Ben:  And, you really did blur the lines between documentary and drama even in the way that you shot it. Did you have that style in mind from the beginning, or was it something that sort of evolved?

Bart:  You know it’s very difficult to know how to do justice visually to a story that is as unusual as this one. I certainly felt that what happened here is stranger than reality in many ways. I felt that it needed a treatment that was stranger than documentary. A lot of what the drama is doing is looking at this idea of subjective accounts on the same events and how people are telling you a very elaborate story. And at times that story feels like it couldn’t possibly have happened in the real world. Surely, it belonged to a kind of movie world or film noir. And, that threw up ideas of how we were going to dramatize it, and most of the details in the dramatizations come from the memories of the people whose stories you are hearing. Many of the details that you see, the inspiration for those images were the stories that were being told. When she talks about there were boys playing a ball against a wall in the orphanage, that is not something that we kind of [invented], but it of course had this huge dramatic potential. So again that was something that I thought would add a layer to this story, which in many ways is all about the elusiveness of truth, and this idea of spending time inside someone’s story. Rather than telling the audience this is categorically what must of happened. Which is why I don’t think that the dramatization should necessarily be referred to as reconstructions or reenactments. Really the kind of visualization is of a kind of subjective memory of events.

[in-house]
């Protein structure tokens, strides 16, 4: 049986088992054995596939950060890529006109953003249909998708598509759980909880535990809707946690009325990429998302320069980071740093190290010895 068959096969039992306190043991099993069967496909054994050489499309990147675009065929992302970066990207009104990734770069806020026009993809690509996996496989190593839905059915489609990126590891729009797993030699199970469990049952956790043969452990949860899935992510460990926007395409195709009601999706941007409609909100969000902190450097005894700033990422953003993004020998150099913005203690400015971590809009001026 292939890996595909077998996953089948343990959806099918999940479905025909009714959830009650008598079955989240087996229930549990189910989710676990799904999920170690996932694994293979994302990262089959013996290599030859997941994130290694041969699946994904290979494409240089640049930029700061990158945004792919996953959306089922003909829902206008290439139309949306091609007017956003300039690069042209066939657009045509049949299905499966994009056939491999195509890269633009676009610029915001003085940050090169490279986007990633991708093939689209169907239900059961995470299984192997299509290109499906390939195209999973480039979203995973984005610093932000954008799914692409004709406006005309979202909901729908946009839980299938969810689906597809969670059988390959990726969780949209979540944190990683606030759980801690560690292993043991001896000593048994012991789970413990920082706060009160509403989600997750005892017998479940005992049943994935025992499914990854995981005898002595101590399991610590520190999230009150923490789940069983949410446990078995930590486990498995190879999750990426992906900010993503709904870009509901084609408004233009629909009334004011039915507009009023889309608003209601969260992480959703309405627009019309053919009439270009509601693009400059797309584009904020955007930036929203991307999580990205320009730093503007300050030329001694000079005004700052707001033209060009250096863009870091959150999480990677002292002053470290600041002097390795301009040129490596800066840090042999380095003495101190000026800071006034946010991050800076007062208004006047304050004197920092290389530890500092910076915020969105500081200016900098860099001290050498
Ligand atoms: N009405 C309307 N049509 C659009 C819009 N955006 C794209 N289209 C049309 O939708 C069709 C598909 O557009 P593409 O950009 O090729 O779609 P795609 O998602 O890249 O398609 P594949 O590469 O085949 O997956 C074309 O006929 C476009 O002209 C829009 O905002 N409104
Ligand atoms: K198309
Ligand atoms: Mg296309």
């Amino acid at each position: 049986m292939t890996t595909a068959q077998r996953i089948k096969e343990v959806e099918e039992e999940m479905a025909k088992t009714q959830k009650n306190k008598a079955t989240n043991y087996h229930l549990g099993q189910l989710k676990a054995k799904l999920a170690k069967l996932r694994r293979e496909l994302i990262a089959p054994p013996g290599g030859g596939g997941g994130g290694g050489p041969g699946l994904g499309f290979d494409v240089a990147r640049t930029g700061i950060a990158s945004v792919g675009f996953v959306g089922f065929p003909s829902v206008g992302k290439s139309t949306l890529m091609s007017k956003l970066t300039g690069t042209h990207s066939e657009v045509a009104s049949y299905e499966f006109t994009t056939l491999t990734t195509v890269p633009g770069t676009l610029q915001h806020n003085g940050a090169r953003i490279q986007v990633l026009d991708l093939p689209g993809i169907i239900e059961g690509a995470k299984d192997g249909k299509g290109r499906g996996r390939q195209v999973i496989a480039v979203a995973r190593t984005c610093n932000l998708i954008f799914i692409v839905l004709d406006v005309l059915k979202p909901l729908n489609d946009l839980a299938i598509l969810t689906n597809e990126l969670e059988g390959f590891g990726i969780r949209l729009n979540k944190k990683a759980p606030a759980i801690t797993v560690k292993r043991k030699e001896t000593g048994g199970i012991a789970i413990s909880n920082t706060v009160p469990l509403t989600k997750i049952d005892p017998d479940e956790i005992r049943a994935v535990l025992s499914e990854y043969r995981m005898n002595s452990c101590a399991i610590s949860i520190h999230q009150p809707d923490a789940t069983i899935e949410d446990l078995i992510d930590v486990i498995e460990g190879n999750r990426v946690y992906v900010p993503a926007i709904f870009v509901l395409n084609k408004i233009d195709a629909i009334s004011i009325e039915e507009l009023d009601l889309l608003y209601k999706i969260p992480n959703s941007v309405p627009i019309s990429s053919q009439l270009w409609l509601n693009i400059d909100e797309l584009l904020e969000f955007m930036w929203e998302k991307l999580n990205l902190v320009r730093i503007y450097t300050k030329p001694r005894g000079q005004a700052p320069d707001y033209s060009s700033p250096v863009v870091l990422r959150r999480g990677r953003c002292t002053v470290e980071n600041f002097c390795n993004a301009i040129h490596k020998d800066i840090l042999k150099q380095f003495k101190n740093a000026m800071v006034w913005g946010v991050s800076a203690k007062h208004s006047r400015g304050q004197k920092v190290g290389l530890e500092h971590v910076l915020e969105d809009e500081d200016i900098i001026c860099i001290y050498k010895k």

Ben:  Was it challenging tracking down all of the people you needed to interview? Were they all on board with the movie?

Bart:  It wasn’t easy, not all of them were easily found and not all of them wanted to be found. We found the imposter fairly easy because he had a YouTube page. We were able to make contact with him through that, and we brought him to the U.K., and we talked to him about doing an interview with him about his life and this particular incident. The family we were lucky to find, we sent our co-producer, a young woman called Poppy Dixon, we sent her to San Antonio to try and find the family, which she eventually did. And, they had had negative experiences with the media before and weren’t really in a hurry to repeat that. But, at the same time, we sort of explained to them that really all we wanted from them was for them to tell their side of the story in their own words. That was something that I think they ultimately felt that it was important for them to do. Otherwise most people can’t begin to understand how the situation could have come about, and until you hear them describe their side of the story you get a very, very different insight into the whole thing.

Ben:  So what is it about Frederic that people find so fascinating. I know myself while watching the film, I really had a lot of empathy with him throughout the entire movie, and I don’t know why.